In Bama town, Borno State, Nigeria, Mohammed is preparing his viewing centre for the football match that will start later in the evening. Mohammed runs a viewing centre, where people pay to watch sports including live football matches. To him, the joy he feels when he sees people from different backgrounds gather in his centre to watch sports can’t be explained. Nothing makes Mohammed happier than knowing that the viewing centre will help promote community unity and cohesion.
Prior to the viewing centre, Mohammed owned a transportation business. With 2 lorries and a car, he employed drivers that transported people and goods from one town to another. In the year 2015, everything changed for Mohammed and his family, as non-state armed groups attacked their town and destroyed properties.
Mohammed recollects what happened:
“One morning, I heard gunshots and I went outside to see what was happening. As I came out, I saw people trying to flee, that was when I realized that the insurgents have finally invaded our community. I quickly alerted my family members, and we all ran to Kwauri, a neighbouring town for safety”.
In its twelfth year, the crisis that struck the north-eastern part of Nigeria has had devasting impact on the people of the region and its communities. The crisis has halted development and has led to massive loss of lives, properties, and livelihoods.
Now, with the return of community members following stabilization of a number of communities, there remains theneed for these societies to rebuild their economies and ways of life. In contributing to the creation of livelihood opportunities and strengthening local economies of conflict affected communities, UNDP through its Support to Reconciliation and Reintegration Project (S2R) have provided trade tools for victims of conflict across Borno, Yobe and Adamawa States respectively as part of an integrated package for recovery. With thanks to the programme and generous funding from the European Union, small business owners like Mohammed have been supported with the expansion of their business places to catalyse local economy expansion. The goal of this assistance is to achieve full and productive employment, and decent work for all, ensuring that no one is left behind.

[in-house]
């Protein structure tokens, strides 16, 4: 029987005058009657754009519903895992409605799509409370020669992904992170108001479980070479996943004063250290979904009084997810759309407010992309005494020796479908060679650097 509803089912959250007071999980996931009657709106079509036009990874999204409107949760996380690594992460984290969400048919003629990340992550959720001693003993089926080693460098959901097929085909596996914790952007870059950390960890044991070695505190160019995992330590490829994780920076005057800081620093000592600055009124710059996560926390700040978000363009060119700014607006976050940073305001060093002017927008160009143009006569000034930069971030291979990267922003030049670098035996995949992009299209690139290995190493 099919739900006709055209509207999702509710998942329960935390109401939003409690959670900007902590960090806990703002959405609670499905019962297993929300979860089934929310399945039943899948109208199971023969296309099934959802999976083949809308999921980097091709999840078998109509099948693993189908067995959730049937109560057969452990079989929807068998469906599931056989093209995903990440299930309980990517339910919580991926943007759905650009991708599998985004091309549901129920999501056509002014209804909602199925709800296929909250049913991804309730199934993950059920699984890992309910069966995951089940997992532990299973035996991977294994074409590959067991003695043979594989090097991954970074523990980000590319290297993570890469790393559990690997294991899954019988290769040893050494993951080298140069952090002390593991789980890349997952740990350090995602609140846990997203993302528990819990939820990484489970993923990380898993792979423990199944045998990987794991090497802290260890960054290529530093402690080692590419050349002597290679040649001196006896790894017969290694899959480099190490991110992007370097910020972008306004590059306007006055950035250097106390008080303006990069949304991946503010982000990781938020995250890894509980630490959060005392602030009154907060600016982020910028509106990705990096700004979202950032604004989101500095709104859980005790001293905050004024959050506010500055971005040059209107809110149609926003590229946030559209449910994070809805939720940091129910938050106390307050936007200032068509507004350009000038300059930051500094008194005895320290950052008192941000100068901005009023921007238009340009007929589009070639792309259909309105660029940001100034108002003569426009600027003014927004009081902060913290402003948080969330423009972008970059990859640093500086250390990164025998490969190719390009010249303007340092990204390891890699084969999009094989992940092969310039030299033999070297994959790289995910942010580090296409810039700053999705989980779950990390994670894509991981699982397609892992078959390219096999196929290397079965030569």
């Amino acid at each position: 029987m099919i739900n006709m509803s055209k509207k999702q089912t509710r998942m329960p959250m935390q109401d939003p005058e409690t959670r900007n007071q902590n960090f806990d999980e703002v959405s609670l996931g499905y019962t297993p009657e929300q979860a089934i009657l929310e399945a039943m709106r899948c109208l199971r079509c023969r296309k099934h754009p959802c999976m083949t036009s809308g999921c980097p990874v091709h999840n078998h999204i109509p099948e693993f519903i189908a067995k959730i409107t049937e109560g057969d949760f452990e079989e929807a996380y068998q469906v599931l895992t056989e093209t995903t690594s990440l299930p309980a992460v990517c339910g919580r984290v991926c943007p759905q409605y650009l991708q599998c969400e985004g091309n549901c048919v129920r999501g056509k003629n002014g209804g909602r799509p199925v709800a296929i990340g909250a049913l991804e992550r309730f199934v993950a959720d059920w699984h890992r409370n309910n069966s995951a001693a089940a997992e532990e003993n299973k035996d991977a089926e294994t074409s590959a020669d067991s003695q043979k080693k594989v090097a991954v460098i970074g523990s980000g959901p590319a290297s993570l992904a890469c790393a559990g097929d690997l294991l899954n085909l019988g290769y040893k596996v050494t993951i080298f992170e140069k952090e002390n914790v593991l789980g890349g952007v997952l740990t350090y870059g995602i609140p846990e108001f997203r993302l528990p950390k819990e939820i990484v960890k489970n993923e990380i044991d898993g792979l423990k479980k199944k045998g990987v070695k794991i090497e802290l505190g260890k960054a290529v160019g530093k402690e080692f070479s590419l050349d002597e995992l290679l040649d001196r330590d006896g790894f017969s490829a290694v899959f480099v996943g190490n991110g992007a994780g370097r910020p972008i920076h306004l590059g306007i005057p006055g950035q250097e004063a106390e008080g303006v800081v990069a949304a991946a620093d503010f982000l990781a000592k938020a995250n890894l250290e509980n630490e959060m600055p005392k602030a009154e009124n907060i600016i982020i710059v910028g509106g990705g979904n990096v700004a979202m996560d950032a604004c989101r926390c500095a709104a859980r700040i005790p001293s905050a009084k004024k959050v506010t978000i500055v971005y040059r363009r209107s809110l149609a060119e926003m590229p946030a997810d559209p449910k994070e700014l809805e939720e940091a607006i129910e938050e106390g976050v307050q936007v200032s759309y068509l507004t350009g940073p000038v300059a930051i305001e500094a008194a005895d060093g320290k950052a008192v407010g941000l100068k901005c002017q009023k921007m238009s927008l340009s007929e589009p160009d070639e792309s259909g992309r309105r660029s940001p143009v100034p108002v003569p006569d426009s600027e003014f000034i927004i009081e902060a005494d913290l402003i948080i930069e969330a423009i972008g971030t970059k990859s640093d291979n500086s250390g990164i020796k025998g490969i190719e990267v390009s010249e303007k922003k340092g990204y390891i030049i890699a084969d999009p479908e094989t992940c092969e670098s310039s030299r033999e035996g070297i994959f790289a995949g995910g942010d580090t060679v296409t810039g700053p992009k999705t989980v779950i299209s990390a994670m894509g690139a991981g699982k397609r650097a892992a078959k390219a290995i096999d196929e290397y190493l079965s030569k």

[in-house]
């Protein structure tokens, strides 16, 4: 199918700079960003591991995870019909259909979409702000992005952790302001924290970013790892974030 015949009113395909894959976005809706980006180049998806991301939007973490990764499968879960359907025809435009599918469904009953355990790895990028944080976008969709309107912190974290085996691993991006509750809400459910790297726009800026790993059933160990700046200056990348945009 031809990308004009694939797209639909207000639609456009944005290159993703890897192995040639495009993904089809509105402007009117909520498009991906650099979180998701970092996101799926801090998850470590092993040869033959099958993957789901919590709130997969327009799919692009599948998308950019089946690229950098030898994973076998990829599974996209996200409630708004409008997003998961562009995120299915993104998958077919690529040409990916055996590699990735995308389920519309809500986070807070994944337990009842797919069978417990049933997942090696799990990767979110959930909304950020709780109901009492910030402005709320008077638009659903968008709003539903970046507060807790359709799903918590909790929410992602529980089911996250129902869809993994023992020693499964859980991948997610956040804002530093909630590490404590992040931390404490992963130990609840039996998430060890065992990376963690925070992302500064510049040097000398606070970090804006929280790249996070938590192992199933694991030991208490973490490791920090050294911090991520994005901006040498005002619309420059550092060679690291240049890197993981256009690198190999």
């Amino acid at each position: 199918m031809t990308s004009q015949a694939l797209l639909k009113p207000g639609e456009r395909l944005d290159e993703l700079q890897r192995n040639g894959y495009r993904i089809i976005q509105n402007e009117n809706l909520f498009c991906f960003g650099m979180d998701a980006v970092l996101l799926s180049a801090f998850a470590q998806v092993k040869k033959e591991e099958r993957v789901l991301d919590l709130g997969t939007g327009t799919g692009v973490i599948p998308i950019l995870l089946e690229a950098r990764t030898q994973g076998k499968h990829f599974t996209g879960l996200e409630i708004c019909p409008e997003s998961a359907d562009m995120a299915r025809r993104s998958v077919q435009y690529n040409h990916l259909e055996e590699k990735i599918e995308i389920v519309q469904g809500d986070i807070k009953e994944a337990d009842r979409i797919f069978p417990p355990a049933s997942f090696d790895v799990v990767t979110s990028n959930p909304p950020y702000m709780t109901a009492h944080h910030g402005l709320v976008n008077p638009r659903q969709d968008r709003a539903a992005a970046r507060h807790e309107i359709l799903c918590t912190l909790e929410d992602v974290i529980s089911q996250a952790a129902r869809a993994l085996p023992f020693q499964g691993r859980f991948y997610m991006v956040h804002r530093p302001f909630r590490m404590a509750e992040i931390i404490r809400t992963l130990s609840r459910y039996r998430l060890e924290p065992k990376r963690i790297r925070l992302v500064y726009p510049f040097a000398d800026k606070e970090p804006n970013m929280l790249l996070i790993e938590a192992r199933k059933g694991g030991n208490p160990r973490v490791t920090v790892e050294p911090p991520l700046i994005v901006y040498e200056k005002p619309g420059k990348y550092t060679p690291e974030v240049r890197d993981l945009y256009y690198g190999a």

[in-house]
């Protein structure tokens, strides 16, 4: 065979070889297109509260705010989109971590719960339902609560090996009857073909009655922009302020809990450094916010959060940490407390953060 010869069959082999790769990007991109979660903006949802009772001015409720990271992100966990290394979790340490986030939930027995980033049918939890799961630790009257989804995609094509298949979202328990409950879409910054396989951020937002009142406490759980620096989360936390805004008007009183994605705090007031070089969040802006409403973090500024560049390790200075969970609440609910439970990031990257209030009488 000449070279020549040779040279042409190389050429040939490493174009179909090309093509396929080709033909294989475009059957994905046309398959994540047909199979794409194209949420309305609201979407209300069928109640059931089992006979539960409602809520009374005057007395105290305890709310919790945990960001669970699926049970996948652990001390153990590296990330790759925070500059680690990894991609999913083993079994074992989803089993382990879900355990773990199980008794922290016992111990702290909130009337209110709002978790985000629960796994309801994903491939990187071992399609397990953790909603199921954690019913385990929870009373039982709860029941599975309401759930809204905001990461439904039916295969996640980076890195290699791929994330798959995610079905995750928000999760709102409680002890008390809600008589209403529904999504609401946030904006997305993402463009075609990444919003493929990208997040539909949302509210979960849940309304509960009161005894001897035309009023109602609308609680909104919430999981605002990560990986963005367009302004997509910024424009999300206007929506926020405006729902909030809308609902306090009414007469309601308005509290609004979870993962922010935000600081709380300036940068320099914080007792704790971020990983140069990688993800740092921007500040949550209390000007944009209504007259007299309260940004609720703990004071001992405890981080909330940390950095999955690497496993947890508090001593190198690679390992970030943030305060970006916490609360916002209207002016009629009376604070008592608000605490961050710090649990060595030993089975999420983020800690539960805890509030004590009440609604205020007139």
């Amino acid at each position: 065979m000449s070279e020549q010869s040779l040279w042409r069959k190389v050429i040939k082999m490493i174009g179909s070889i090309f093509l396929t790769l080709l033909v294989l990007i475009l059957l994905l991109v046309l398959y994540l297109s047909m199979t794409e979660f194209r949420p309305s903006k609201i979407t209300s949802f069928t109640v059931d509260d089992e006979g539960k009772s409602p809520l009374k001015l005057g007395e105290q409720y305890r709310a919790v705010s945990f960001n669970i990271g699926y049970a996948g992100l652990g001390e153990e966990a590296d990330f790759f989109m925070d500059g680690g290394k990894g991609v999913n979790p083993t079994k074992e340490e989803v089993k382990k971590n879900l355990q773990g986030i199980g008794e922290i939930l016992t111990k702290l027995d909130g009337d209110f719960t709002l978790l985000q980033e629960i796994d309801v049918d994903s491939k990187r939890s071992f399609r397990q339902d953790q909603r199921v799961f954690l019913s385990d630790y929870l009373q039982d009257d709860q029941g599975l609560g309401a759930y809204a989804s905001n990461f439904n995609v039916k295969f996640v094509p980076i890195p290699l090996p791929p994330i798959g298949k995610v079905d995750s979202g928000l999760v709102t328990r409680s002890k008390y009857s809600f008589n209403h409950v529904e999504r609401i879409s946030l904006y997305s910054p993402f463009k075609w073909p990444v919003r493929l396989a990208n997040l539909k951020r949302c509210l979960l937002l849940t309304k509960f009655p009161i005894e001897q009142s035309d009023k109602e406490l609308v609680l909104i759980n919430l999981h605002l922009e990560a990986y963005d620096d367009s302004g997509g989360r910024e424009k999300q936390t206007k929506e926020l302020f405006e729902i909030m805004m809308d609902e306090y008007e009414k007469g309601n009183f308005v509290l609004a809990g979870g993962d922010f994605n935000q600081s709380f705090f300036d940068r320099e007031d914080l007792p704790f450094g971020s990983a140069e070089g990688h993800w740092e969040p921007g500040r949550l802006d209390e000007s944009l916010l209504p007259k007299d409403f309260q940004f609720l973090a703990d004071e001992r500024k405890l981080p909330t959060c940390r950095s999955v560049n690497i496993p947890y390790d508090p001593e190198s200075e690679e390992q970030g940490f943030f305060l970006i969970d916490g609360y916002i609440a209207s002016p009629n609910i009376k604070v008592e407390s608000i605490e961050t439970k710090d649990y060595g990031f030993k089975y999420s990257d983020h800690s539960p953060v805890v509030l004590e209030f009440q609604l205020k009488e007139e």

Conflict affected victims like Mohammed, need support to help them recover and achieve self-sustenance. To date, more communities members have been supported with integrated packages that enable them address any attendant mental health and psychosocial challenges, regenerate skills and receive assistance that enables them embark on small business of choice, while at the same time save for future use as well.
“When I returned home, I had nothing to do. But one day it struck me that people travel to neighbouring communities just to watch football matches, so I decided to open a viewing centre that will serve the town. I started in my house but had less customers because it was a small space and people complained that it wasn’t conducive enough. I then constructed a small makeshift space for the business” Mohammed shared.
“I was selected for the business support project, my space was expanded, making it more conducive for customers. After the expansion, more customers came and now during any match day I make about eight thousand naira a day. This has helped me to take care of my family and made the business better from the profit generated,” continued Mohammed.
Apart from the profit garnered from the business, Mohammed stressed that the viewing centre has brought about unity and strengthened social engagement in the community. “With help from UNDP, I also run jingles that communicate messages of unity in local languages, which allows my clients to continue to reflect on application of social cohesion when they leave my viewing center, the youth and the elderly as well”. The center can sit up to 80 persons at a time.
“People that don’t normally talk to each other now do so because they have something in common which is this viewing centre. I am so proud that this centre has been a major tool in promoting trust and communal living and I’m so grateful to UNDP for supporting me,” Mohammed concluded. The EU supported project aims to enhance stability through provision of alternatives to violence and enhanced social cohesion and is implemented as a partnership between the UNDP, IOM and UNICEF in Borno, Adamawa and Yobe States.